The role of reactive oxygen species in insulin resistance

UNCG Author/Contributor (non-UNCG co-authors, if there are any, appear on document)
Katherine Hlavinka (Creator)
The University of North Carolina at Greensboro (UNCG )
Web Site:
Yashomati Patel

Abstract: Insulin resistance and type II diabetes mellitus are major public health issues in the U.S.; more specifically insulin resistance is strongly correlated with obesity. Multiple factors influence insulin resistance such as hyperglycemic conditions and increased levels of reactive oxygen species (ROS). As oxygen radicals accumulate in adipocytes from increased glucose oxidation, they interfere with insulin signaling and affect glucose uptake. To determine if insulin sensitivity can be prolonged with the aid of antioxidants, adipocytes were maintained in a high glucose medium supplemented with antioxidants ascorbic acid or &alpha-tocopherol and then tested for insulin sensitivity. Our studies reveal that ROS levels fluctuate in insulin resistant adipocytes (Day 11-21). We show for the first time that there is a decrease in ROS levels at Day 13, which then significantly increase at Day 15 and this trend continues every other day till Day 21. At Day 10 and 15 the ROS levels are high, but adipocytes have high GLUT4 expression at Day 10 and decreased expression on Day 15. By Day 15 there is increased phosphorylation of AKT but no change in IRS-1 phosphorylation. The levels of ROS were significantly decreased with the application of antioxidants. With decreased ROS levels there was overall increased phosphorylation of IRS-1 and AKT. The lipid content and distribution was not affected by ROS levels. In conclusion, the development of insulin resistance is effected by ROS, however the data indicates that there is a mechanism independent of AKT, or a target downstream of AKT that is affected and leading to the development of insulin resistance. ROS levels also regulate the expression of GLUT4 and thus GLUT4-mediated glucose uptake resulting in resistance to insulin signaling. Insulin resistance is affected by ROS levels differently if it is added exogenously, or if it is amassed endogenously. Identification of factors that interfere with insulin signaling and thus type II diabetes, like ROS levels, can lead to the development of possible therapeutic treatments.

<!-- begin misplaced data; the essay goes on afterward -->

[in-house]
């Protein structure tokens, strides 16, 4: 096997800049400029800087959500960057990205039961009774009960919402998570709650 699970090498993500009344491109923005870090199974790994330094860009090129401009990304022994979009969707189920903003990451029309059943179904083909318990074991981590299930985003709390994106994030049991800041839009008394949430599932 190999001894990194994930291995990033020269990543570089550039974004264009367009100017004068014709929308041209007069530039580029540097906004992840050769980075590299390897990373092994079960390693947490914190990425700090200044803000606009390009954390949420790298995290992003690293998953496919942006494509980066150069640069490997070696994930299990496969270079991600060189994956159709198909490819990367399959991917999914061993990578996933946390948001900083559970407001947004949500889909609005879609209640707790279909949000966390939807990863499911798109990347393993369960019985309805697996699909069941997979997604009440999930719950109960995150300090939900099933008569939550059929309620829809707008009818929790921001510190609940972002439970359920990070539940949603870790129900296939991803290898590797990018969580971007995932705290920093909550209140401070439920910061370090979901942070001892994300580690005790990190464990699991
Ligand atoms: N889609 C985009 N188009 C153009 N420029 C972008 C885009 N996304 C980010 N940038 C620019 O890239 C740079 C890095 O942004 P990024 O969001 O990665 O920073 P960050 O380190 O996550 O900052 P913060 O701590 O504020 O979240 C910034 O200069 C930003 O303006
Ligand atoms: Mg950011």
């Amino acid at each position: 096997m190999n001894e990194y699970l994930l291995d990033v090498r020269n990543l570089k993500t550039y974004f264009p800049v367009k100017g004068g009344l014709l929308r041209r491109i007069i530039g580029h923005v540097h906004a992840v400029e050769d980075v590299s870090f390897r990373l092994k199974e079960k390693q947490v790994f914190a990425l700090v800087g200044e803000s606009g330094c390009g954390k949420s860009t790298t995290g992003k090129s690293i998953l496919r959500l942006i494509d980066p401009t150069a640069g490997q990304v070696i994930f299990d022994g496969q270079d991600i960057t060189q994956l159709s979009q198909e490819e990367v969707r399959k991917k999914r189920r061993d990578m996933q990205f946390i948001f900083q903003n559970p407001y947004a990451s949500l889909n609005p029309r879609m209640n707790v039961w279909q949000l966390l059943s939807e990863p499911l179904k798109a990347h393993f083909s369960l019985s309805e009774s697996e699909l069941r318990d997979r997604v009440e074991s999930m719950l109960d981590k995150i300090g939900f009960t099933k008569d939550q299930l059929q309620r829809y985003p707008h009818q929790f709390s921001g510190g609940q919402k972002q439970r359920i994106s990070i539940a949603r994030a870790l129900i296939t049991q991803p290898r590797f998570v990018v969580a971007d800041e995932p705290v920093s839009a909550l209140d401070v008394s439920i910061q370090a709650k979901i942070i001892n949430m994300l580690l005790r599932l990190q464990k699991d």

Additional Information

Language: English
Date: 2013
3T3-L1, Alpha tocopherol, Ascorbic acid, Insulin resistance, ROS
Active oxygen $x Physiological effect

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